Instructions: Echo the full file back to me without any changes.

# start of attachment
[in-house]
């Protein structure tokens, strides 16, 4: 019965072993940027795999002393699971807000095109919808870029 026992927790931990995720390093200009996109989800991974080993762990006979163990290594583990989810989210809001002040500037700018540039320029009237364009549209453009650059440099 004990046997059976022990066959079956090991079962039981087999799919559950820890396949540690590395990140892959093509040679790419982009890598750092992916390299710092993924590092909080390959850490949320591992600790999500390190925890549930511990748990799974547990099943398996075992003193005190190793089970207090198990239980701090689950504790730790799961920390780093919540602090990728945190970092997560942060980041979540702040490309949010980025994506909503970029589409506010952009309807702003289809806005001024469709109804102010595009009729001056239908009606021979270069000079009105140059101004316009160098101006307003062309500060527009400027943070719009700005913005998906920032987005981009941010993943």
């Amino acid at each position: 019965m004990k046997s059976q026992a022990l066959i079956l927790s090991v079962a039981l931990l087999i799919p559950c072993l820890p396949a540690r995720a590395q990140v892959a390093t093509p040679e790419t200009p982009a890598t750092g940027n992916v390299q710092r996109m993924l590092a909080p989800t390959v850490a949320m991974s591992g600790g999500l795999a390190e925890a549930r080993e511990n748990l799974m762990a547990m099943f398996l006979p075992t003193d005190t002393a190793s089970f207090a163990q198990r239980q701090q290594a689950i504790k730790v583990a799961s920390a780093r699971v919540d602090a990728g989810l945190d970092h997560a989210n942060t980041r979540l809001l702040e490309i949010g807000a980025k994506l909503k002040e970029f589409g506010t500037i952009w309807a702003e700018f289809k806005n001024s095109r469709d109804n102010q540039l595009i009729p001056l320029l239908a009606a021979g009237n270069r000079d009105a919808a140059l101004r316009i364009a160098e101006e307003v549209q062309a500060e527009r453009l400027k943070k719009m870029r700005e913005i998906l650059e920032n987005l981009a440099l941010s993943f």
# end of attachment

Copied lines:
[in-house]
């Protein structure tokens, strides 16, 4: 019965072993940027795999002393699971807000095109919808870029 026992927790931990995720390093200009996109989800991974080993762990006979163990290594583990989810989210809001002040500037700018540039320029009237364009549209453009650059440099 004990046997059976022990066959079956090991079962039981087999799919559950820890396949540690590395990140892959093509040679790419982009890598750092992916390299710092993924590092909080390959850490949320591992600790999500390190925890549930511990748990799974547990099943398996075992003193005190190793089970207090198990239980701090689950504790730790799961920390780093919540602090990728945190970092997560942060980041979540702040490309949010980025994506909503970029589409506010952009309807702003289809806005001024469709109804102010595009009729001056239908009606021979270069000079009105140059101004316009160098101006307003062309500060527009400027943070719009700005913005998906920032987005981009941010993943």
């Amino acid at each position: 019965m004990k046997s059976q026992a022990l066959i079956l927790s090991v079962a039981l931990l087999i799919p559950c072993l820890p396949a540690r995720a590395q990140v892959a390093t093509p040679e790419t200009p982009a890598t750092g940027n992916v390299q710092r996109m993924l590092a909080p989800t390959v850490a949320m991974s591992g600790g999500l795999a390190e925890a549930r080993e511990n748990l799974m762990a547990m099943f398996l006979p075992t003193d005190t002393a190793s089970f207090a163990q198990r239980q701090q290594a689950i504790k730790v583990a799961s920390a780093r699971v919540d602090a990728g989810l945190d970092h997560a989210n942060t980041r979540l809001l702040e490309i949010g807000a980025k994506l909503k002040e970029f589409g506010t500037i952009w309807a702003e700018f289809k806005n001024s095109r469709d109804n102010q540039l595009i009729p001056l320029l239908a009606a021979g009237n270069r000079d009105a919808a140059l101004r316009i364009a160098e101006e307003v549209q062309a500060e527009r453009l400027k943070k719009m870029r700005e913005i998906l650059e920032n987005l981009a440099l941010s993943f």